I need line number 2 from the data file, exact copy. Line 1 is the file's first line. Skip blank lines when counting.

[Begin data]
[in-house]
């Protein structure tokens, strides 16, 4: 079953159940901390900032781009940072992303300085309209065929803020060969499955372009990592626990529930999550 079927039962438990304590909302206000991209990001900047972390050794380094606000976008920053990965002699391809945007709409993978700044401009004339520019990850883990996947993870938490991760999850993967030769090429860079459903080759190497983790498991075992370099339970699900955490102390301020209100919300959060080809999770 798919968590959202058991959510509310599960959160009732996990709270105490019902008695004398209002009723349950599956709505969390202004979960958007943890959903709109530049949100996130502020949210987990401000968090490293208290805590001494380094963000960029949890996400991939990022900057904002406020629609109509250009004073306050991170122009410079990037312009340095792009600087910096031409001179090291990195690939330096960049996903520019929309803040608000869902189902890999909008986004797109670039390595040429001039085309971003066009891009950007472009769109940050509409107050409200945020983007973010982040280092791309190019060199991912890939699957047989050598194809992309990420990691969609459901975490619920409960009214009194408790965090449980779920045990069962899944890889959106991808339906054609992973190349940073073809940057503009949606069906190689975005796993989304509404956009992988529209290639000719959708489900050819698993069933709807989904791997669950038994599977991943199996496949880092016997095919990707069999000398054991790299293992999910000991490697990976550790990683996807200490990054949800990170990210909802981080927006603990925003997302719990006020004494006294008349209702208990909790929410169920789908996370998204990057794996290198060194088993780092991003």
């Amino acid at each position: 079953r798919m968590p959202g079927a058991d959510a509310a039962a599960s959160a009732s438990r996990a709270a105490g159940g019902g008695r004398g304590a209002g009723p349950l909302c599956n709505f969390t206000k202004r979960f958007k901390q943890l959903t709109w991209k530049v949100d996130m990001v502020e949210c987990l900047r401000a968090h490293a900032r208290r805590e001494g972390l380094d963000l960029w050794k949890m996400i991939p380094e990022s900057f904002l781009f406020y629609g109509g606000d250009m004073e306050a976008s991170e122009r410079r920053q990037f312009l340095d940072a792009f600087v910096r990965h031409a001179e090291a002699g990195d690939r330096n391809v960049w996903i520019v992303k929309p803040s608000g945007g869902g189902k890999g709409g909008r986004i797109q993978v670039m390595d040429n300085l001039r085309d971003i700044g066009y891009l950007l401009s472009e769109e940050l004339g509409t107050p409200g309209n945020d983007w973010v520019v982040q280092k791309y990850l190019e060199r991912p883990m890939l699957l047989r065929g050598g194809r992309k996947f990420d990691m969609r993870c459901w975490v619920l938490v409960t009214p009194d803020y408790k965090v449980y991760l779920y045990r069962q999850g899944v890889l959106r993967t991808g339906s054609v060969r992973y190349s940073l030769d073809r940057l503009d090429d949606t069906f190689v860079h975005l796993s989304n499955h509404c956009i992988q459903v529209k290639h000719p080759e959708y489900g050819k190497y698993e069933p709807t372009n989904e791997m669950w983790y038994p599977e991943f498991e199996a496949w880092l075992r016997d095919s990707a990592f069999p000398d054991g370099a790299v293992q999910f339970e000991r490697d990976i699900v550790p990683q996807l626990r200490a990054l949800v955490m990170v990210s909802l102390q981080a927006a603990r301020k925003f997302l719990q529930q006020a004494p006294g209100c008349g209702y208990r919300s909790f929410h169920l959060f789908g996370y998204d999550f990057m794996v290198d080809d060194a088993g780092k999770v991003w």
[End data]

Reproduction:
């Protein structure tokens, strides 16, 4: 079953159940901390900032781009940072992303300085309209065929803020060969499955372009990592626990529930999550 079927039962438990304590909302206000991209990001900047972390050794380094606000976008920053990965002699391809945007709409993978700044401009004339520019990850883990996947993870938490991760999850993967030769090429860079459903080759190497983790498991075992370099339970699900955490102390301020209100919300959060080809999770 798919968590959202058991959510509310599960959160009732996990709270105490019902008695004398209002009723349950599956709505969390202004979960958007943890959903709109530049949100996130502020949210987990401000968090490293208290805590001494380094963000960029949890996400991939990022900057904002406020629609109509250009004073306050991170122009410079990037312009340095792009600087910096031409001179090291990195690939330096960049996903520019929309803040608000869902189902890999909008986004797109670039390595040429001039085309971003066009891009950007472009769109940050509409107050409200945020983007973010982040280092791309190019060199991912890939699957047989050598194809992309990420990691969609459901975490619920409960009214009194408790965090449980779920045990069962899944890889959106991808339906054609992973190349940073073809940057503009949606069906190689975005796993989304509404956009992988529209290639000719959708489900050819698993069933709807989904791997669950038994599977991943199996496949880092016997095919990707069999000398054991790299293992999910000991490697990976550790990683996807200490990054949800990170990210909802981080927006603990925003997302719990006020004494006294008349209702208990909790929410169920789908996370998204990057794996290198060194088993780092991003």